The developer and architects for The Mall at Wellington Green in West Palm Beach, FL, intended to build more than just a shopping center. They wanted to create a luxurious, upscale experience for its patrons. With that thought in mind, the design team thoroughly researched its ideas - a process that included a trip to Italy -- before setting to work on the project.

From the beginning, all those involved were in agreement about the overall design objective -- to give the appearance of the Mediterranean throughout the interior and exterior of the retail outlet. According to Sanjiv Bhandari, AIA, principal of BKBC Architects Inc. in San Francisco, CA, initial thoughts about the project surfaced more than 10 years ago. "We were working on this way back," he said. "Then we started to get serious about it. We spent some time visiting West Palm Beach, and then we took a trip to Italy."

The architect explained that his firm has had a working relationship with the developer, The Taubman Co. of Bloomfield Hills, MI, for many years. "They are in high-end retail projects all over the country," said Bhandari. "We have been working with them for the last 20 years."

After meeting with the executives of Wellington Green, it was confirmed that the aesthetics of the shopping center would reflect the style of the Mediterranean. As a result, the project team decided that a visit to Italy would be essential in creating an effective design.

"A group of about four or five of us went to Italy," said Bhandari. "We wanted to make an experience rather than just copying the architecture. We visited quarries and fabrication shops in Verona and Milan. It became evident to us that we wanted to stay true to the Mediterranean look and use natural materials. This was decided very early on in the design stage."

The stone palette

A substantial about of marble was employed throughout the interior of the two-level, 1.3 million-square-foot facility, which sits on a 111-acre lot as a focal point of the 466-acre Forest Hills Development Project. In total, The Mall at Wellington Green includes almost 490,000 square feet of retail space, which is anchored by department stores such as Dillard's, Nordstrom, Burdines, Lord & Taylor and JC Penney.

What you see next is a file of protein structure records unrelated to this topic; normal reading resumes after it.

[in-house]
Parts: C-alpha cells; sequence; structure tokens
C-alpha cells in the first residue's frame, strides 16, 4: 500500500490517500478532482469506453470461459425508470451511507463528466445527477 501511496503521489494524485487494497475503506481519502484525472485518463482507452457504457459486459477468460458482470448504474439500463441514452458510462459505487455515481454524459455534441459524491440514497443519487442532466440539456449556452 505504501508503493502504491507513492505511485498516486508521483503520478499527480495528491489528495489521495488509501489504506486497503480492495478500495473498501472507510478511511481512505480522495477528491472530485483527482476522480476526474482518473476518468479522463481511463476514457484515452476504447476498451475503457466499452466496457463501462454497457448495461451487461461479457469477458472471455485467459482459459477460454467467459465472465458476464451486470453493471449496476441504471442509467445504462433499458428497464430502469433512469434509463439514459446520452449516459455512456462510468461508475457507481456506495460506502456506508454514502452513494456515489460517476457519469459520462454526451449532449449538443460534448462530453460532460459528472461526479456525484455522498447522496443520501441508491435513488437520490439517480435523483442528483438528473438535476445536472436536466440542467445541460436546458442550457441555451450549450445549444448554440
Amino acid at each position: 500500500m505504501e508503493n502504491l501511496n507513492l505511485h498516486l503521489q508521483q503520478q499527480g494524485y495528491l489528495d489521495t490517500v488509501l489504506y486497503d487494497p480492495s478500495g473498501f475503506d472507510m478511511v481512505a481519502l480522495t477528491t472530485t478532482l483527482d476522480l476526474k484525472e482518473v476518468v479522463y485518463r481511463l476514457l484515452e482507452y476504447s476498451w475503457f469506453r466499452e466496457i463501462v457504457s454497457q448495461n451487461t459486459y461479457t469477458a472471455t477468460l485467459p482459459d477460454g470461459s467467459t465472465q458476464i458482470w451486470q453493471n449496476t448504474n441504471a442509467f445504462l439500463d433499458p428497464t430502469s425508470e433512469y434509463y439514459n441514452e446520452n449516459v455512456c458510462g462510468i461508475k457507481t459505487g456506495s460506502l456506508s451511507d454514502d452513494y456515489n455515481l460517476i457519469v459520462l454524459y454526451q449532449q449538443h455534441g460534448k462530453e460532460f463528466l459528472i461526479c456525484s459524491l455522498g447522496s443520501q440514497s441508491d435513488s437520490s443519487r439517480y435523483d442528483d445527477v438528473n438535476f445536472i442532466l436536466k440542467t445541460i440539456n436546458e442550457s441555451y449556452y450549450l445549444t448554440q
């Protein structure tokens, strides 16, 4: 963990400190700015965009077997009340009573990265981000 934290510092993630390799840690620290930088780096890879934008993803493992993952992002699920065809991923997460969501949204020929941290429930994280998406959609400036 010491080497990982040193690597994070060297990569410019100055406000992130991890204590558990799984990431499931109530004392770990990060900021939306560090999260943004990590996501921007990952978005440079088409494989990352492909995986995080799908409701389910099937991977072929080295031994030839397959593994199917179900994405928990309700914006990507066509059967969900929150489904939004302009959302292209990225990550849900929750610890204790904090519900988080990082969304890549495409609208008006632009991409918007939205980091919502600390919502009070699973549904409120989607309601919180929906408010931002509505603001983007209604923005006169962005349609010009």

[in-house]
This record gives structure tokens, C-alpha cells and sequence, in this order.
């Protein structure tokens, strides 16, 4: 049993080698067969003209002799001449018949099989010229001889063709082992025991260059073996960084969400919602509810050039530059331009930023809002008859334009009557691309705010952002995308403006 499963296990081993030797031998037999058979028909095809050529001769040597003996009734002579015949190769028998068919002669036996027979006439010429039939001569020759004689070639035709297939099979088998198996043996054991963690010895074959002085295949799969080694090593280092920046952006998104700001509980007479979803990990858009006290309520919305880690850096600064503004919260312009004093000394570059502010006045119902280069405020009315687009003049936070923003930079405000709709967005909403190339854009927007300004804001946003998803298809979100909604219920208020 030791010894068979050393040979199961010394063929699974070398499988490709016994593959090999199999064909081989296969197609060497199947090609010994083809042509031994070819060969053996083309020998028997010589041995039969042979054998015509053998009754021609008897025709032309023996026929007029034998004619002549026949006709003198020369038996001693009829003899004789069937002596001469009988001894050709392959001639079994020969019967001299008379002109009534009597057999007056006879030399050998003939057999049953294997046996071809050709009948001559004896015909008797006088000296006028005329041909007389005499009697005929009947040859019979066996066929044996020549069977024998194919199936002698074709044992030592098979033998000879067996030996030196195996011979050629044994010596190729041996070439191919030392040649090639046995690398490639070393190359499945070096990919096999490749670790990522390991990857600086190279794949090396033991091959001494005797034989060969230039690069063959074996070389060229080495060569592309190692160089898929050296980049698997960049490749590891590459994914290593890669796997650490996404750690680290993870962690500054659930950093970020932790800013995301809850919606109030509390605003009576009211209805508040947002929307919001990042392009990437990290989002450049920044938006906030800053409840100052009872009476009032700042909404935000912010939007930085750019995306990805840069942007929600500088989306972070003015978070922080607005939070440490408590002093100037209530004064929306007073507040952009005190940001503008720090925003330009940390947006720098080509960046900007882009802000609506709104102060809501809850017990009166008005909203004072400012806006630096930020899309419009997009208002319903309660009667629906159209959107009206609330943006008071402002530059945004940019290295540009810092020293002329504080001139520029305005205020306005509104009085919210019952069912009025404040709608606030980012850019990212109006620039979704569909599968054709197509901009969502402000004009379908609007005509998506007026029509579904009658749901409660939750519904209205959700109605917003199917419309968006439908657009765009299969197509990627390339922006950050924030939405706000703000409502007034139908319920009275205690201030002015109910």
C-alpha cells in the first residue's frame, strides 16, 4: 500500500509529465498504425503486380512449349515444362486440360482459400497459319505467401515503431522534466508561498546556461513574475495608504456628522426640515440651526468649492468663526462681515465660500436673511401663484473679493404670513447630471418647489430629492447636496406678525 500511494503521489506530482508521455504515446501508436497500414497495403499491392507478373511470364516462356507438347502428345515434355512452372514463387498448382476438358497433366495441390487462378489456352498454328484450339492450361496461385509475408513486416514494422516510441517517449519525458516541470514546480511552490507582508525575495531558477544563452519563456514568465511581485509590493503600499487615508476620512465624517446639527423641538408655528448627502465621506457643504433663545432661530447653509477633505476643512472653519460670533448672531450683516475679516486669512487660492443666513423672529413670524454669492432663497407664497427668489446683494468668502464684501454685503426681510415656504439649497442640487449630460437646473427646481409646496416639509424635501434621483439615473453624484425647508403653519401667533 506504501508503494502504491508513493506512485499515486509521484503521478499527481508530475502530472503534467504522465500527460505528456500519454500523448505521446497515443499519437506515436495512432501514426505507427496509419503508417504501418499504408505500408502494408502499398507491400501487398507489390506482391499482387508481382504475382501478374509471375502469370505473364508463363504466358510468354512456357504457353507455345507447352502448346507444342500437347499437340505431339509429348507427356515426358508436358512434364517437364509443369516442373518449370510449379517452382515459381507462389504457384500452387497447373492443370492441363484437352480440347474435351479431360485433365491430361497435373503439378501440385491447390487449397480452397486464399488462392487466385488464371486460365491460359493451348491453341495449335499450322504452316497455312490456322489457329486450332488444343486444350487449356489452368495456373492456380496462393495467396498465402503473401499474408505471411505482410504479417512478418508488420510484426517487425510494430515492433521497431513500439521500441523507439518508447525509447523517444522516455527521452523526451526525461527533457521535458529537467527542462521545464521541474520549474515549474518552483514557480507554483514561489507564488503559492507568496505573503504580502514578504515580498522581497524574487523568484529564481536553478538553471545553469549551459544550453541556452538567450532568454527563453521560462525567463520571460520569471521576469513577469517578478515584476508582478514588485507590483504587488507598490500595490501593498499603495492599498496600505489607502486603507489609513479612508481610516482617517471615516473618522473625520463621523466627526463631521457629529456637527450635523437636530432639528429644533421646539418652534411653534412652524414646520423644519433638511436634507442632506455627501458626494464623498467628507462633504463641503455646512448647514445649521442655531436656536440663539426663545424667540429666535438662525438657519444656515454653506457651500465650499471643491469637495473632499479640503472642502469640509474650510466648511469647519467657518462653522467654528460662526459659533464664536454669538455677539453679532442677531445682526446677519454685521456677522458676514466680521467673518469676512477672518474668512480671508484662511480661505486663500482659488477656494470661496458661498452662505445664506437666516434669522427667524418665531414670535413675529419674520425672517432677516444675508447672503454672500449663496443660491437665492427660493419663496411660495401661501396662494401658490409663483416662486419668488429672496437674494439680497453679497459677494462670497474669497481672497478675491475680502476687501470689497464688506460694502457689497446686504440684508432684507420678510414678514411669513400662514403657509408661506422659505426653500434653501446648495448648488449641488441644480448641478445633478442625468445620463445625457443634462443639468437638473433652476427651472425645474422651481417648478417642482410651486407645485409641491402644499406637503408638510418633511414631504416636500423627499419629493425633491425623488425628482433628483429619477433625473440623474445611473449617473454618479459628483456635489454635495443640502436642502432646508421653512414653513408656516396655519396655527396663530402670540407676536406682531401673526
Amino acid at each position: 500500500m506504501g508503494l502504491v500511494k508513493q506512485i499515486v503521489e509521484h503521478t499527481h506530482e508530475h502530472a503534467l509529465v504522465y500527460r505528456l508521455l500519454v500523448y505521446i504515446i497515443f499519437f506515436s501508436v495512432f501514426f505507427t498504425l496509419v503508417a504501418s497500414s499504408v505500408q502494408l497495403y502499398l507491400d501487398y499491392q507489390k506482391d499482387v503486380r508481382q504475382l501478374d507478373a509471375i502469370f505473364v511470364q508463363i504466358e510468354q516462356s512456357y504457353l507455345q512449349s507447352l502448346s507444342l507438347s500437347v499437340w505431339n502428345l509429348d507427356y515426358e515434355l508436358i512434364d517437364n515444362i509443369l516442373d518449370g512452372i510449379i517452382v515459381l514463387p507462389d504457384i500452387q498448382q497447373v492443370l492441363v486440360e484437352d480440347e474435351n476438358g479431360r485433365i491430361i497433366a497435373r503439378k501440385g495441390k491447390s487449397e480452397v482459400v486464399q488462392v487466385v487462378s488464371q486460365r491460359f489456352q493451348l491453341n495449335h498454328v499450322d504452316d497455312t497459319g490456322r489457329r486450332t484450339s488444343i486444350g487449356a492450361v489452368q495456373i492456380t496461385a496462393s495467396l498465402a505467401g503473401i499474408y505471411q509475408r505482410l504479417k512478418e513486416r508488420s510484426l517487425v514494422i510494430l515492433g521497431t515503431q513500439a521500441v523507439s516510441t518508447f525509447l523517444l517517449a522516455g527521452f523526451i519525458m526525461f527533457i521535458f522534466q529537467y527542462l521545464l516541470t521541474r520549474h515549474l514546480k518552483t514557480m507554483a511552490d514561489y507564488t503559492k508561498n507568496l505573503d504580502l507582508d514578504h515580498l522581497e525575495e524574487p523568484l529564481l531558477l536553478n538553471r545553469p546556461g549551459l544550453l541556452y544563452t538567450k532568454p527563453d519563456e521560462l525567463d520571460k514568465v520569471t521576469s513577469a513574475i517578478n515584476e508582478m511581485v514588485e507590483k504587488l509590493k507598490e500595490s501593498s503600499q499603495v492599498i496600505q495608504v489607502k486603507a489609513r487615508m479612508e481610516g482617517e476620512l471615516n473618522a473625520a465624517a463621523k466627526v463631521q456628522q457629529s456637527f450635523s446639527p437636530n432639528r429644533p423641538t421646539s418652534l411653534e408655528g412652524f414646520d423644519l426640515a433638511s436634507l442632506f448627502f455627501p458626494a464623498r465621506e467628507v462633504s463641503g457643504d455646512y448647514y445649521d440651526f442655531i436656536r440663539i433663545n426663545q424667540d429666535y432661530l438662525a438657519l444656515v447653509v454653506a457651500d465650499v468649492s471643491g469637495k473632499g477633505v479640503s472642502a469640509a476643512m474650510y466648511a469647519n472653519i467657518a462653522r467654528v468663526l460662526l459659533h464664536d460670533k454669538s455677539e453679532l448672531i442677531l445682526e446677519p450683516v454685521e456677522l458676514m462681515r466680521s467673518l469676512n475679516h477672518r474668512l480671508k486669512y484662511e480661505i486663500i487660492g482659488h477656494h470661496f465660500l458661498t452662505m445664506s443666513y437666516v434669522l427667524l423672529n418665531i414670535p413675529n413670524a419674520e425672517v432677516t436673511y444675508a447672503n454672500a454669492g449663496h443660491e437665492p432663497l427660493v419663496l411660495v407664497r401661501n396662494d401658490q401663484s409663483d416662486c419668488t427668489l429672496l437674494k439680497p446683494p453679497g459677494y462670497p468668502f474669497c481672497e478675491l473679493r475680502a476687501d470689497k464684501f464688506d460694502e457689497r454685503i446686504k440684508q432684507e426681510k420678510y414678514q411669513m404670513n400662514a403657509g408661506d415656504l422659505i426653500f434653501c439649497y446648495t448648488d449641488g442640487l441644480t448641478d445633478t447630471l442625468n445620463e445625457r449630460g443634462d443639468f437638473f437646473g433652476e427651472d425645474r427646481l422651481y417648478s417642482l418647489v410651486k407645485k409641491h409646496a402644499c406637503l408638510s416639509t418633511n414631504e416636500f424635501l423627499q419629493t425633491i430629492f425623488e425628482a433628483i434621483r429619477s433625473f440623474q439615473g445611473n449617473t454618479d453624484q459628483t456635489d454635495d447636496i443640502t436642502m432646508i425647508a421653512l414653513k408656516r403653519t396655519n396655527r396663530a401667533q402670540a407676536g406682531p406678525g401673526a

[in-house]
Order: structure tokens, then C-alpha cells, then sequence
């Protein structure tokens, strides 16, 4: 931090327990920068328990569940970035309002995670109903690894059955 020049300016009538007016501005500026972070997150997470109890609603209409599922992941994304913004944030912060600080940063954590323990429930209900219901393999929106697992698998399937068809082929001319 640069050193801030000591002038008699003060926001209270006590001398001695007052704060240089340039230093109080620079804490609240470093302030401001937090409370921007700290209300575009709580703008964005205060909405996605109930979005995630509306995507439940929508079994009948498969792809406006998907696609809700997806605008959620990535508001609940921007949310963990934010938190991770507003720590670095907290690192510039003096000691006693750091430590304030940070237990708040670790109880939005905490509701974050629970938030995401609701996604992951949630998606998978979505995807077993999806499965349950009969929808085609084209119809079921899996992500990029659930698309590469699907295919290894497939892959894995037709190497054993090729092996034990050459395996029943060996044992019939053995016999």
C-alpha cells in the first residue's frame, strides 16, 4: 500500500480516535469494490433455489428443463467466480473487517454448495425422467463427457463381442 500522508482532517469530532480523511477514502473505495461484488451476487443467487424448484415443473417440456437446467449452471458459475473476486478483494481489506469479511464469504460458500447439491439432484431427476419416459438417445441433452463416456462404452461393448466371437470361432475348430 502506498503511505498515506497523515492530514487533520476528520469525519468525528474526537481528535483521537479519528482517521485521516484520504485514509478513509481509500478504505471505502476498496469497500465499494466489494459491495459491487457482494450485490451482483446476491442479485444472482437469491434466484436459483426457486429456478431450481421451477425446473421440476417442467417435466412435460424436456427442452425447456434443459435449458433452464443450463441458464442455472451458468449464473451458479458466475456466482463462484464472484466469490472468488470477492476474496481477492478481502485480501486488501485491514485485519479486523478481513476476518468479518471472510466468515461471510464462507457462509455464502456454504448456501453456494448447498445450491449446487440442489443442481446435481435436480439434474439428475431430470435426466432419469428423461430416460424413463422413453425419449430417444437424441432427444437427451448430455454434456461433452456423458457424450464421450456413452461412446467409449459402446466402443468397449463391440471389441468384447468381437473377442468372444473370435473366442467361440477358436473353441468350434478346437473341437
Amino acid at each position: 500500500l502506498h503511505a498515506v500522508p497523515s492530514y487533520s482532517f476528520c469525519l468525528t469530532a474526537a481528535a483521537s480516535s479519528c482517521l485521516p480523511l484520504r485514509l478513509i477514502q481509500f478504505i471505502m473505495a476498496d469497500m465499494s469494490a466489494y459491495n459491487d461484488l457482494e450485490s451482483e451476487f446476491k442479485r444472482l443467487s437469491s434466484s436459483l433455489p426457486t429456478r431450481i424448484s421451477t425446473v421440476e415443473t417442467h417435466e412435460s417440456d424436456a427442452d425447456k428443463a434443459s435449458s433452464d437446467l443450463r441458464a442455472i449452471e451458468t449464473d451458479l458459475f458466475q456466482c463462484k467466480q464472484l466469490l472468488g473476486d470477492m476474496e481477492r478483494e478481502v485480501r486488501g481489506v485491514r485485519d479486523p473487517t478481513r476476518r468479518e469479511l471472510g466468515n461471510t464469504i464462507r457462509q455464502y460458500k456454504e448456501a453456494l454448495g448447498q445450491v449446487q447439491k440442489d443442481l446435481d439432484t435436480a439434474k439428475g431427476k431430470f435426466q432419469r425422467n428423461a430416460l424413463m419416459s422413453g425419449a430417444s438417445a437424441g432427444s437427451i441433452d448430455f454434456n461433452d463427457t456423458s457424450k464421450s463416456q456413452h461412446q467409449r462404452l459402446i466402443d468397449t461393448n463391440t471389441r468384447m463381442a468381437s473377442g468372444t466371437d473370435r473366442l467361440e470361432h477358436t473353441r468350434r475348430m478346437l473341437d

An assortment of marble -- all supplied by Innovative Marble & Tile Inc. of Hauppauge, NY -- was chosen for the floor patterns to achieve a contemporary yet classic appearance, according to the architect. "The interplay of colors and patterns is greatly enhanced by the variation in the five types of marble selected," he said. "The final selection was made after much deliberation and review of numerous full-scale mock-ups."

With the exception of the food court areas, the main flooring in the public spaces consists of a field of Crema Torrino marble. In total, 85,000 square feet of this material was used.

"Given the large area of stone surface -- almost 150,000 square feet -- it was decided to select a marble type that does not vary tremendously in its texture and veining, while still providing enough drama and interest in the interior," said Bhandari. "In aiming to avoid long vistas of the similar materials, the mall was visually broken up by change of colors and patterns at every 100 to 150 feet."

The entire flooring, excluding the areas that feature waterjet-cut floor medallions, is comprised of 12- x 12-inch tiles, which are 1?inch thick. "We had a desire to use large-sized [tiles], but with the layout, it was not possible," said the architect. "So, we put accent keys of Attu marble -- a green color -- every 4 feet, which gave a larger tile feeling."

The medallions, which were all cut from 3?inch-thick marble slabs, were implemented in the design to add some color and liven the entry spaces, according to the design team. "We spent quite a bit of time designing the medallions," said Bhandari.

According to the architect, the design of the shopping center continually shifts. "No two lines in the mall are parallel," he said. "The 'street themes' are constantly changing throughout the mall." Bhandari explains that while certain areas are wide with higher ceilings, other parts, such as the seating lounges, become tighter areas with lower ceilings to create a more intimate atmosphere.